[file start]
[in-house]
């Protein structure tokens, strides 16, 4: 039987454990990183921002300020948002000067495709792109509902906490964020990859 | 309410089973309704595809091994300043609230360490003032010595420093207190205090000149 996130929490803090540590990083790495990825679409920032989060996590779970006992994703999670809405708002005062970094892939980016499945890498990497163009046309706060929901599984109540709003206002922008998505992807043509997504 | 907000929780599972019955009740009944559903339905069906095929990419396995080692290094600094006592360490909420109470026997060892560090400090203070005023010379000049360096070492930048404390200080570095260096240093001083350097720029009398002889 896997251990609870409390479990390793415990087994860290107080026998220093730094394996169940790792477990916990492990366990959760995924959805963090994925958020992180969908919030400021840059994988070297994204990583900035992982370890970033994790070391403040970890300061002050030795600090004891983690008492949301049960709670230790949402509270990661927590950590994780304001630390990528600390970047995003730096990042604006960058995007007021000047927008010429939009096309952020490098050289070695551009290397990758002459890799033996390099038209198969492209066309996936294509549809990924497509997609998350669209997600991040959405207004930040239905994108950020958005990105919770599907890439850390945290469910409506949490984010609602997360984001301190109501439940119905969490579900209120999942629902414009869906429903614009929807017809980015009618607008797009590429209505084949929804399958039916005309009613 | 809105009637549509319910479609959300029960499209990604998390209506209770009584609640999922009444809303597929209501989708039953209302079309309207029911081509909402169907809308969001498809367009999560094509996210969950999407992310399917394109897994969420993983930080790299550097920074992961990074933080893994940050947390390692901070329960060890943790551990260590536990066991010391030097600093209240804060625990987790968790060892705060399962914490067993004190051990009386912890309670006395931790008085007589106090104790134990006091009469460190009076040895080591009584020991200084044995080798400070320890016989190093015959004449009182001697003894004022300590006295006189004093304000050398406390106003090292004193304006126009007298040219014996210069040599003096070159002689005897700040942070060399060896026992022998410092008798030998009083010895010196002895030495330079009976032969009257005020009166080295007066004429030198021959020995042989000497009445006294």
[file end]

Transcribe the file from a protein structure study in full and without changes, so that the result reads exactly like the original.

[in-house]
């Protein structure tokens, strides 16, 4: 039987454990990183921002300020948002000067495709792109509902906490964020990859 | 309410089973309704595809091994300043609230360490003032010595420093207190205090000149 996130929490803090540590990083790495990825679409920032989060996590779970006992994703999670809405708002005062970094892939980016499945890498990497163009046309706060929901599984109540709003206002922008998505992807043509997504 | 907000929780599972019955009740009944559903339905069906095929990419396995080692290094600094006592360490909420109470026997060892560090400090203070005023010379000049360096070492930048404390200080570095260096240093001083350097720029009398002889 896997251990609870409390479990390793415990087994860290107080026998220093730094394996169940790792477990916990492990366990959760995924959805963090994925958020992180969908919030400021840059994988070297994204990583900035992982370890970033994790070391403040970890300061002050030795600090004891983690008492949301049960709670230790949402509270990661927590950590994780304001630390990528600390970047995003730096990042604006960058995007007021000047927008010429939009096309952020490098050289070695551009290397990758002459890799033996390099038209198969492209066309996936294509549809990924497509997609998350669209997600991040959405207004930040239905994108950020958005990105919770599907890439850390945290469910409506949490984010609602997360984001301190109501439940119905969490579900209120999942629902414009869906429903614009929807017809980015009618607008797009590429209505084949929804399958039916005309009613 | 809105009637549509319910479609959300029960499209990604998390209506209770009584609640999922009444809303597929209501989708039953209302079309309207029911081509909402169907809308969001498809367009999560094509996210969950999407992310399917394109897994969420993983930080790299550097920074992961990074933080893994940050947390390692901070329960060890943790551990260590536990066991010391030097600093209240804060625990987790968790060892705060399962914490067993004190051990009386912890309670006395931790008085007589106090104790134990006091009469460190009076040895080591009584020991200084044995080798400070320890016989190093015959004449009182001697003894004022300590006295006189004093304000050398406390106003090292004193304006126009007298040219014996210069040599003096070159002689005897700040942070060399060896026992022998410092008798030998009083010895010196002895030495330079009976032969009257005020009166080295007066004429030198021959020995042989000497009445006294």